It's kinda interesting... With more brain activity during the day, I seem to be having more vivid dreams in the morning. I feel I've gotten closer to the past where my learning was exteremely comfortable, enough that I could mess around with formulas to try understand their deeper meaning. It's not that I actually can now, due to the apparent complexity, but I eventually hope to be able to do it.
In the recent few days, I've probably been running my mind near maximum, "downloading information". I've brought myself up to date with the latest technology and happenings in the LPF (last time I visited was in 2009), drafted out an accurate way (hopefully) to measure power of a coherent monochromatic photon beam using free convection and black body radiation formulas along with a method of calibration that doesn't involve a beam of known power, found a new source of electronics parts with free shipping, designed a power supply of input 4-6V and output dual rail +-12V with <1mV ripple, learnt about how bitcoin works, mining, how to set it up, how to connect to the pool, and now I'm learning about using solar energy to power home devices.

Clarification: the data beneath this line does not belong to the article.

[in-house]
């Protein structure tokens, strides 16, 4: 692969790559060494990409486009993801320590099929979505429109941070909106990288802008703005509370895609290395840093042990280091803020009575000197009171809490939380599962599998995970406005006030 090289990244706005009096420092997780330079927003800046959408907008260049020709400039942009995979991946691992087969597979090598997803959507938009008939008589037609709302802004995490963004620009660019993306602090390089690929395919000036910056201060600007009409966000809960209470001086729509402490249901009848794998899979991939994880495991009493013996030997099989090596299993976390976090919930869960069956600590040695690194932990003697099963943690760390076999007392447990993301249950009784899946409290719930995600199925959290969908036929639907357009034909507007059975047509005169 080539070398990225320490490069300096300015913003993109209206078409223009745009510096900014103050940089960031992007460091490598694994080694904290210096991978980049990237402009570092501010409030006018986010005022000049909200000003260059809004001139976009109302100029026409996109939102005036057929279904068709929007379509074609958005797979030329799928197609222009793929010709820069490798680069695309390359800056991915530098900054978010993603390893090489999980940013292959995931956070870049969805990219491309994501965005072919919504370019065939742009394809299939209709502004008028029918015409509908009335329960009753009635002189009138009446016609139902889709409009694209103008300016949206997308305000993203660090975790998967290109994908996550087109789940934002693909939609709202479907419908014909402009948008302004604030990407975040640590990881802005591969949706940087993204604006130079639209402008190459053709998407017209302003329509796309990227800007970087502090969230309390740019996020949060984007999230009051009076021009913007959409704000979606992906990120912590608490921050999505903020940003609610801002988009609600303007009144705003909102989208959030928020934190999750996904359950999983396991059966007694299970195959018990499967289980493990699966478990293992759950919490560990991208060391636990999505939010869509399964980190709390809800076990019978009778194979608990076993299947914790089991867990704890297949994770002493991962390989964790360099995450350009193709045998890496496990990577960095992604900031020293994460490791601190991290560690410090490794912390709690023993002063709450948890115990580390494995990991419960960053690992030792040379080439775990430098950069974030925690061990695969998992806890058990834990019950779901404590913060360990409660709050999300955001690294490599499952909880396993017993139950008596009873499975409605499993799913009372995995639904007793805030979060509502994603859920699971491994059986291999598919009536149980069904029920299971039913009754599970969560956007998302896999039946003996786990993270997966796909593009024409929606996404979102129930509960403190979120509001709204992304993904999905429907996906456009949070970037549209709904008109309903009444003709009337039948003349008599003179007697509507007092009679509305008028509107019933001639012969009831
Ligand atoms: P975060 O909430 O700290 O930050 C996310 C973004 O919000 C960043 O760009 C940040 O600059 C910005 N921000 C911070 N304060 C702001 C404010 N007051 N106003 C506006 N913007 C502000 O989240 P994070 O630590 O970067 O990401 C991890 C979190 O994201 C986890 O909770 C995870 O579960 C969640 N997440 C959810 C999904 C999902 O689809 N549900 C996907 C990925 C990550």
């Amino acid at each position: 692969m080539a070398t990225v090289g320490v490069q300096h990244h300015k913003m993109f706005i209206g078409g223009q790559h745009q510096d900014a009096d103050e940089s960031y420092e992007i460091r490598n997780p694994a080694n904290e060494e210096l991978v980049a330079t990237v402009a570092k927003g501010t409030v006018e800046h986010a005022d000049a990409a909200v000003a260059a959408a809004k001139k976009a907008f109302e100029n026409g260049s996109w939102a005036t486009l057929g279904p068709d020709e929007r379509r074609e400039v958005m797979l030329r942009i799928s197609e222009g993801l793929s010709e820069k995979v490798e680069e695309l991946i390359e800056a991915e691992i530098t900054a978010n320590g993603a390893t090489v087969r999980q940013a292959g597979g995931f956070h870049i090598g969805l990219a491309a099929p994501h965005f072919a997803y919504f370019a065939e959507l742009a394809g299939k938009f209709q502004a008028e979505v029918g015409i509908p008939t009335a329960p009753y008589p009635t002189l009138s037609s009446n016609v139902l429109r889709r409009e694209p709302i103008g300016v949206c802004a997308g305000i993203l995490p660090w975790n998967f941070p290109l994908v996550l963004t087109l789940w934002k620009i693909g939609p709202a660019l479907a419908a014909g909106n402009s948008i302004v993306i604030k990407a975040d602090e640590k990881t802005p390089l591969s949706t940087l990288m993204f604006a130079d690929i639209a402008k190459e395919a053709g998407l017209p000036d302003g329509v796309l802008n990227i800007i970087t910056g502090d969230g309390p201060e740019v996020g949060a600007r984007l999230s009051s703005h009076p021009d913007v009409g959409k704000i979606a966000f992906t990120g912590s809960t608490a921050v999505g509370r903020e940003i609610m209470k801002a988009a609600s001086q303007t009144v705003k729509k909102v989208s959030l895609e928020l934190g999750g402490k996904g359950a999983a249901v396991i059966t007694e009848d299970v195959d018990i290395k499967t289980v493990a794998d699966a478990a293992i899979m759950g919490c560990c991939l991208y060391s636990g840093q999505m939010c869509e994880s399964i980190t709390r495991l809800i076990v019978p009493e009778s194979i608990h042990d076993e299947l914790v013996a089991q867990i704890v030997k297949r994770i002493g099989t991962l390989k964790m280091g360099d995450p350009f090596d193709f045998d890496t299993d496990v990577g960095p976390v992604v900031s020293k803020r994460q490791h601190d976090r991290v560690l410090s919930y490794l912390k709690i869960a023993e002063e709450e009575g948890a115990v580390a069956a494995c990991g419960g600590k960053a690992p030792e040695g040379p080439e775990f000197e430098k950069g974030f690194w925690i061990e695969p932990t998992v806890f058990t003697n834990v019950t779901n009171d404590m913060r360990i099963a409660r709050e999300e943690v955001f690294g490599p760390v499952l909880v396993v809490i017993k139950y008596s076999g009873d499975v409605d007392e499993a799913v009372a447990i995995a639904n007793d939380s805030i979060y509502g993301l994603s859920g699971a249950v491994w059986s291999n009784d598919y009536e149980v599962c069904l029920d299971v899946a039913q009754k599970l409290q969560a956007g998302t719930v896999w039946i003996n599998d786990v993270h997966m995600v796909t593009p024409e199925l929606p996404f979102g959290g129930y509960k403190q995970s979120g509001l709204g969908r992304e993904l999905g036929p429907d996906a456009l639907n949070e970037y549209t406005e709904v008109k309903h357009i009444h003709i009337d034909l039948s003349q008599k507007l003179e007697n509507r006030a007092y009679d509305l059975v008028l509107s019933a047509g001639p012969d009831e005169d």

It's been an extremely long time since I was this active. Army was the worst. I hardly spent any brain power from day to day, and I think my brain almost literally got rusty. I'm falling behind, and I don't feel top notch anymore. Well, hopefully it'll now change or something. It's also with tab hopping (when internet browsing) that my concentration has dropped a little, and with what we're learning in the engineering, I need to be using full concentration in quite a lot of areas to fully grasp what goes on.
As I get less and less rusty, I noticed that I get better and better dreams. My previous peak in Lucid Dreaming and Dreaming in general was somewhere in 2006-2007, which precisely coincided with my best performance academically. So there's probably some truth in saying that dreaming is the result of the brain organising itself, or "defragmenting/chkdsk" to put it in a more relatable term.